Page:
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English Major Places in National Writing Competition

Bettina Bowers
Bettina Bowers wrote her award-winning paper in an English class taught by Dr. William Hamilton.

English major Bettina Bowers’ first crack at writing a research paper turned out to be a real winner. Her paper “Mandatory Vaccinations in the United States” won second place in the Delta Epsilon Sigma National Competition in Creative and Scholarly Writing.

The contest was open to undergraduates attending institutions that have a Delta Epsilon Sigma chapter. Manuscripts were submitted in five categories: poetry, short fiction, creative nonfiction/personal essay, critical/analytical essay, and scholarly research.

Delta Epsilon Sigma is the national scholastic honor society for students, faculty, and alumni of colleges and universities with a Catholic tradition. The honor society was founded in 1939 to recognize academic accomplishments, to foster scholarly activities, and to encourage a sense of intellectual community among its members. Today, there are more than 38,000 members and 119 chapters.

“I won locally in the research category and then Dr. Kovach sent all of our pieces on for the national competition,” Bowers explained. Claudia Kovach is the faculty advisor for Neumann’s Delta Epsilon Sigma chapter.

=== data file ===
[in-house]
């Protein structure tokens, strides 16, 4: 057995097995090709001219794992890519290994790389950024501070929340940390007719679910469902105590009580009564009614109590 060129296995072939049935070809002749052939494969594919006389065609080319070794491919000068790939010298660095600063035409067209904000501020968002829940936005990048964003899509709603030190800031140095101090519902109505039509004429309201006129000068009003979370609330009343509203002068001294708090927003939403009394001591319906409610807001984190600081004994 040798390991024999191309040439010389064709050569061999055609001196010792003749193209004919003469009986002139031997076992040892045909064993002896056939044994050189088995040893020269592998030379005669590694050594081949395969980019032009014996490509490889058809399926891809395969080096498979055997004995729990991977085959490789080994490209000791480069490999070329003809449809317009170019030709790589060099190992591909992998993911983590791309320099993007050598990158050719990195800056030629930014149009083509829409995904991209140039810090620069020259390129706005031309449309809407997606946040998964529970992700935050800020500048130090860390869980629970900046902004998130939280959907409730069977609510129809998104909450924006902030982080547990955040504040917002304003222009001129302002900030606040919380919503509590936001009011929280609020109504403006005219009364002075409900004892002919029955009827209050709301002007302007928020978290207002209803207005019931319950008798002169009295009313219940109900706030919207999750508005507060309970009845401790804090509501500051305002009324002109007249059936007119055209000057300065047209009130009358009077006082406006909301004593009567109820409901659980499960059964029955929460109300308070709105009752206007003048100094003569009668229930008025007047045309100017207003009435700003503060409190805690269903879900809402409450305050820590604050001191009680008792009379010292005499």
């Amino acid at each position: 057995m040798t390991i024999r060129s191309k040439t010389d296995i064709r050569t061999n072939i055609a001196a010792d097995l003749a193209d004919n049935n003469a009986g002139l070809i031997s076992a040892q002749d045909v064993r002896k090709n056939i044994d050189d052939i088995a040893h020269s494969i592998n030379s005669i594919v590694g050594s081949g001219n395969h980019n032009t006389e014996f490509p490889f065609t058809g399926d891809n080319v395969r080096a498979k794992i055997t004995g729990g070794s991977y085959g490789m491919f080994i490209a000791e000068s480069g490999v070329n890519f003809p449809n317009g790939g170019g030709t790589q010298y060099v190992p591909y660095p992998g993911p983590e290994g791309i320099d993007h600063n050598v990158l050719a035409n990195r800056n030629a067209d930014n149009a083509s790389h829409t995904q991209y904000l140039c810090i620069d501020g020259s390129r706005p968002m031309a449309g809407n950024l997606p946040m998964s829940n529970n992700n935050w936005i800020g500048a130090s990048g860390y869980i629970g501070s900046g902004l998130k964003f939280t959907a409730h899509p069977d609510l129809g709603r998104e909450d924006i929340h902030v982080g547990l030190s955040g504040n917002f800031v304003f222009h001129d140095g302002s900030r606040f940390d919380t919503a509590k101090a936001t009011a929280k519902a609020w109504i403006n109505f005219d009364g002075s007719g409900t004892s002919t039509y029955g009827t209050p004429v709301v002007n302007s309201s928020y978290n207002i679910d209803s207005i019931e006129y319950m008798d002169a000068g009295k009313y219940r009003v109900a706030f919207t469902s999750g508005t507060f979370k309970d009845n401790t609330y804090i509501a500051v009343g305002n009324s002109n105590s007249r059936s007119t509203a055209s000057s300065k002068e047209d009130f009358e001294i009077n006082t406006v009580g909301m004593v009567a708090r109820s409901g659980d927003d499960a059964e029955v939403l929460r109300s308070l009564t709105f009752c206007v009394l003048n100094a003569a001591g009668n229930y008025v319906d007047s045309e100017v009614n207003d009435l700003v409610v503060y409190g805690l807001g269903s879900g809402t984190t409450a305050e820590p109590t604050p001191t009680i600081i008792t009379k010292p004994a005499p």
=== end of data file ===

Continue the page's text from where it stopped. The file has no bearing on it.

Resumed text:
Bowers decided to research and write about the need for children to have mandatory vaccinations. She was interested in the topic and wanted to become more educated on the subject.

“I took a stance for vaccinating and through my research that became something I was passionate about,” she said.

Bowers, a junior who is also majoring in secondary education, wrote the paper for her English 102 class with Dr. William Hamilton. “I love writing and I would like to be an English teacher in either a middle school or high school,” Bowers said.

Typically Bowers writes short stories and poetry so writing a research paper was not something she had a lot of experience with.

“This was very different for me. I wasn’t used to that type of writing at all. This class broke it up into a lot of steps and that made it easier to complete,” she noted.

Bowers, who is from Springfield, PA, transferred to Neumann from Temple University.

View the research paper (pdf)



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